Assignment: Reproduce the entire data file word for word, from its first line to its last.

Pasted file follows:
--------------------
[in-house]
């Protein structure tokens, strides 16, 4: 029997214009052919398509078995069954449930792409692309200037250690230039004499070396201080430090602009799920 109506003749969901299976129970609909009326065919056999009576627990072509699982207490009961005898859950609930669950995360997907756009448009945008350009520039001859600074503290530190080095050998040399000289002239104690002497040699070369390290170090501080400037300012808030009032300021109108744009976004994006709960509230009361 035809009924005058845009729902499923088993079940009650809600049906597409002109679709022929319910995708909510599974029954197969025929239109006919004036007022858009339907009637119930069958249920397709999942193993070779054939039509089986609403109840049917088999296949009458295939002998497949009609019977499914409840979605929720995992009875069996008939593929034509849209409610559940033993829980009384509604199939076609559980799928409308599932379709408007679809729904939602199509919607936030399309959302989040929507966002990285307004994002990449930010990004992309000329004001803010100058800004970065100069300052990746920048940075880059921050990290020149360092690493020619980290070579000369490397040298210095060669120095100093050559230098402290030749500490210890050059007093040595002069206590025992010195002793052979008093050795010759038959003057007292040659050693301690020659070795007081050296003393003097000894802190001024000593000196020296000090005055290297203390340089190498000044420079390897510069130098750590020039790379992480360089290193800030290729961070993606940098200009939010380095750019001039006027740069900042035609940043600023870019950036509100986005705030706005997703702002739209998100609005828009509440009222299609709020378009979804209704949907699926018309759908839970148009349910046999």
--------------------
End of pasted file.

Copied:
[in-house]
């Protein structure tokens, strides 16, 4: 029997214009052919398509078995069954449930792409692309200037250690230039004499070396201080430090602009799920 109506003749969901299976129970609909009326065919056999009576627990072509699982207490009961005898859950609930669950995360997907756009448009945008350009520039001859600074503290530190080095050998040399000289002239104690002497040699070369390290170090501080400037300012808030009032300021109108744009976004994006709960509230009361 035809009924005058845009729902499923088993079940009650809600049906597409002109679709022929319910995708909510599974029954197969025929239109006919004036007022858009339907009637119930069958249920397709999942193993070779054939039509089986609403109840049917088999296949009458295939002998497949009609019977499914409840979605929720995992009875069996008939593929034509849209409610559940033993829980009384509604199939076609559980799928409308599932379709408007679809729904939602199509919607936030399309959302989040929507966002990285307004994002990449930010990004992309000329004001803010100058800004970065100069300052990746920048940075880059921050990290020149360092690493020619980290070579000369490397040298210095060669120095100093050559230098402290030749500490210890050059007093040595002069206590025992010195002793052979008093050795010759038959003057007292040659050693301690020659070795007081050296003393003097000894802190001024000593000196020296000090005055290297203390340089190498000044420079390897510069130098750590020039790379992480360089290193800030290729961070993606940098200009939010380095750019001039006027740069900042035609940043600023870019950036509100986005705030706005997703702002739209998100609005828009509440009222299609709020378009979804209704949907699926018309759908839970148009349910046999």